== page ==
United States v. Nguyen,


2012 BCSC 307

In the Matter of the Extradition Act, R.S. 1999, c. 18 as amened


Date: 20120229

Docket: 25992

Registry: Vancouver


The Attorney General of Canada on behalf of the
United States of America

Requesting State


Binh Nguyen, Danh Van Nguyen aka “Victor” and
Phoung Thao Tran aka “Lisa”

Persons Sought

Before: The Honourable Mr. Justice Blair

Reasons for Judgment

Counsel for the Requesting State:

J. Gibb-Carsley

Counsel for the Persons Sought, Binh Nguyen and Danh Van Nguyen aka “Victor”:

T. Grace

Place and Date of Hearing:

Vancouver, B.C.

February 17, 2012

Place and Date of Judgment:

Vancouver, B.C.

February 29, 2012


[1]             The accused, Binh Nguyen (“B. Nguyen”) and Danh Van Nguyen (“D. Nguyen”) apply for interim judicial release pending the hearing of the application brought on behalf of the United States of America that they be extradited to the United States to stand trial on offences relating to the operation of a sophisticated marihuana grow operation in Washington State between 2005 and 2007.

[2]             The two accused were arrested in the Lower Mainland of British Columbia on February 15, 2012, together with Phoung Thao Tran aka Lisa (“Tran”) on warrants for their arrest which followed the Minister of Justice’s granting of an Authority to Proceed pursuant to s. 15 of the Extradition Act, S.C. 1999, c. 18 authorizing the Attorney General of Canada to seek an order for the committal of B. Nguyen, D. Nguyen and Tran for the purpose of prosecution.

[3]             The three face charges in the U.S.A. which correspond to the following Canadian offences:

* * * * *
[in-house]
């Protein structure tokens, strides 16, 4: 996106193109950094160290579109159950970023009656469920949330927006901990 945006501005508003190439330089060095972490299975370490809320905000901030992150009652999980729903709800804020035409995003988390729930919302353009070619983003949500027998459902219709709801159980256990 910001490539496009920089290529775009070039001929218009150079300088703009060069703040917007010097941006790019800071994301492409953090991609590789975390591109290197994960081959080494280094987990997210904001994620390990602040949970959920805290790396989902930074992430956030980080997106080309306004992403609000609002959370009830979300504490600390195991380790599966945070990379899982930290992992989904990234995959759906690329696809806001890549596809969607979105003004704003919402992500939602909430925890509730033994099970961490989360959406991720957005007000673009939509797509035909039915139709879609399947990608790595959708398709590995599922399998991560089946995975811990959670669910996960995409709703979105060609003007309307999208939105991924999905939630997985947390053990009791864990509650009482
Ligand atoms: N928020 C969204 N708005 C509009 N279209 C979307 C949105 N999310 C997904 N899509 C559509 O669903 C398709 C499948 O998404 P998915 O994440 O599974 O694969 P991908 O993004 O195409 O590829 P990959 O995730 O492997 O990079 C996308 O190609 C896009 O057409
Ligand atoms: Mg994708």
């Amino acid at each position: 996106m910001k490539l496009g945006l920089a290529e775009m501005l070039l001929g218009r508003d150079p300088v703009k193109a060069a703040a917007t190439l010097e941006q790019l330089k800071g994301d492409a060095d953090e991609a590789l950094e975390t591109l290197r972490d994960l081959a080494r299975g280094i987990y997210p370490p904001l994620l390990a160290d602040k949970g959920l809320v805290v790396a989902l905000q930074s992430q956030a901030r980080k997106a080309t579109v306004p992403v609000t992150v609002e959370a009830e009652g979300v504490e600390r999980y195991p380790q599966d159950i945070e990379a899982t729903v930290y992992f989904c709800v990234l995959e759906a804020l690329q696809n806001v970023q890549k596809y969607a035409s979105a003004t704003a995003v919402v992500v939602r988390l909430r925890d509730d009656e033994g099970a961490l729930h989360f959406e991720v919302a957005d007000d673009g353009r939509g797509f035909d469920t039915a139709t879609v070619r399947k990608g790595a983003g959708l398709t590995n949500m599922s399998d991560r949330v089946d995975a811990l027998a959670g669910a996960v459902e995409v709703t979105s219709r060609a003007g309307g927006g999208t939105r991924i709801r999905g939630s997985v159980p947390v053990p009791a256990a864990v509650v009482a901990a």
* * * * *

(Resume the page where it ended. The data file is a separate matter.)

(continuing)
1)    B. Nguyen and D. Nguyen are charged with an offence similar to conspiracy to produce a substance included in Schedule II of the Controlled Drugs and Substances Act, R.S. 1996, c. 19 (the “CDSA”) contrary to s. 7 of the CDSA and s. 465 of the Criminal Code (the “Code”);


2)     D. Nguyen is also charged with the offence of laundering proceeds of crime contrary to s. 462.31 of the Code.

[4]             Tran, who is also charged with the offence of laundering proceeds of crime contrary to s. 462.31 of the Code, with the consent of the Crown, was granted her interim judicial release pending the extradition hearing. She appeared before Associate Chief Justice Cullen who released her on conditions, including a curfew and a $150,000 surety. Tran is the mother and principal caregiver of three young children, a factor which apparently played a significant role in the Crown’s consenting to her release, albeit with strict terms. She was released shortly after her arrest.

[5]             The Crown opposed the application which came before me on Friday, February 17, 2012 by B. Nguyen and D. Nguyen for judicial interim release. After hearing submissions from both the Crown and the defence on late Friday afternoon, I granted B. Nguyen and D. Nguyen their applications and ordered that they be released with counsel establishing the bail conditions upon which the two accused were to be released. I set the surety for each at $100,000. In rendering my decision as to the accuseds’ release, I did not provide reasons, advising that I would later file written reasons for my decision. What follows are my reasons.

[6]             The Crown opposed the release of the two accused on the primary, secondary and tertiary grounds found in s. 515 (10) of the Code, asserting that their detention is necessary to ensure their attendance in court, that their detention is necessary for the protection or safety of the public, and the detention is necessary to maintain confidence in the administration of justice, having regard to all the circumstances, including those found at s. 515(10)(c) of the Code.